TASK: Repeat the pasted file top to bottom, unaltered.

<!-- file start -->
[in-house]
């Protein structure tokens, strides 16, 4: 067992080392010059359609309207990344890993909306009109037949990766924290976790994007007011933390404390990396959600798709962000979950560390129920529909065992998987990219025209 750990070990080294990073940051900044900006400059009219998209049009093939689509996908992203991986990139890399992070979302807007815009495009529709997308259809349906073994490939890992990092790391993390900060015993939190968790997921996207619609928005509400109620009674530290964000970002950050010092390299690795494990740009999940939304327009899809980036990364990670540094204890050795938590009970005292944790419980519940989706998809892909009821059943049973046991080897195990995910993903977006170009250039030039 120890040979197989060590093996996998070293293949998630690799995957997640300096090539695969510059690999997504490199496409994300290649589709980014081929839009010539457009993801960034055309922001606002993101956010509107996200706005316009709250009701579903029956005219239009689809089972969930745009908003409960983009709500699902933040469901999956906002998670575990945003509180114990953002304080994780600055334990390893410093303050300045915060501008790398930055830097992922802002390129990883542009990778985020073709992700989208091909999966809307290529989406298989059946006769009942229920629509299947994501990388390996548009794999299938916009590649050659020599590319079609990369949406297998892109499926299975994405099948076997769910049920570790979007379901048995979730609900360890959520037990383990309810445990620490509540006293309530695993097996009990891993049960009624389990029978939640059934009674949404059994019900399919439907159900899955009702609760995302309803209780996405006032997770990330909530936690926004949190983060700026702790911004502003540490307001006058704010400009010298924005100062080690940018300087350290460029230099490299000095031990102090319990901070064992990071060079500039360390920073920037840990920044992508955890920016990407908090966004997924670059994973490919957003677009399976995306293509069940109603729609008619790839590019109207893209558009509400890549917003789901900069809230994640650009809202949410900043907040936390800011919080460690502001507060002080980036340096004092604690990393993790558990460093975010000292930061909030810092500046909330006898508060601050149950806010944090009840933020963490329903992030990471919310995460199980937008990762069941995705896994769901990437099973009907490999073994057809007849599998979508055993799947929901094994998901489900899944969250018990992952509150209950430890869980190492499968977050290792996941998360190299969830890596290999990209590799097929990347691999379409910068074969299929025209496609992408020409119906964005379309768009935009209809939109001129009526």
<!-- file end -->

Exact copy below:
[in-house]
């Protein structure tokens, strides 16, 4: 067992080392010059359609309207990344890993909306009109037949990766924290976790994007007011933390404390990396959600798709962000979950560390129920529909065992998987990219025209 750990070990080294990073940051900044900006400059009219998209049009093939689509996908992203991986990139890399992070979302807007815009495009529709997308259809349906073994490939890992990092790391993390900060015993939190968790997921996207619609928005509400109620009674530290964000970002950050010092390299690795494990740009999940939304327009899809980036990364990670540094204890050795938590009970005292944790419980519940989706998809892909009821059943049973046991080897195990995910993903977006170009250039030039 120890040979197989060590093996996998070293293949998630690799995957997640300096090539695969510059690999997504490199496409994300290649589709980014081929839009010539457009993801960034055309922001606002993101956010509107996200706005316009709250009701579903029956005219239009689809089972969930745009908003409960983009709500699902933040469901999956906002998670575990945003509180114990953002304080994780600055334990390893410093303050300045915060501008790398930055830097992922802002390129990883542009990778985020073709992700989208091909999966809307290529989406298989059946006769009942229920629509299947994501990388390996548009794999299938916009590649050659020599590319079609990369949406297998892109499926299975994405099948076997769910049920570790979007379901048995979730609900360890959520037990383990309810445990620490509540006293309530695993097996009990891993049960009624389990029978939640059934009674949404059994019900399919439907159900899955009702609760995302309803209780996405006032997770990330909530936690926004949190983060700026702790911004502003540490307001006058704010400009010298924005100062080690940018300087350290460029230099490299000095031990102090319990901070064992990071060079500039360390920073920037840990920044992508955890920016990407908090966004997924670059994973490919957003677009399976995306293509069940109603729609008619790839590019109207893209558009509400890549917003789901900069809230994640650009809202949410900043907040936390800011919080460690502001507060002080980036340096004092604690990393993790558990460093975010000292930061909030810092500046909330006898508060601050149950806010944090009840933020963490329903992030990471919310995460199980937008990762069941995705896994769901990437099973009907490999073994057809007849599998979508055993799947929901094994998901489900899944969250018990992952509150209950430890869980190492499968977050290792996941998360190299969830890596290999990209590799097929990347691999379409910068074969299929025209496609992408020409119906964005379309768009935009209809939109001129009526």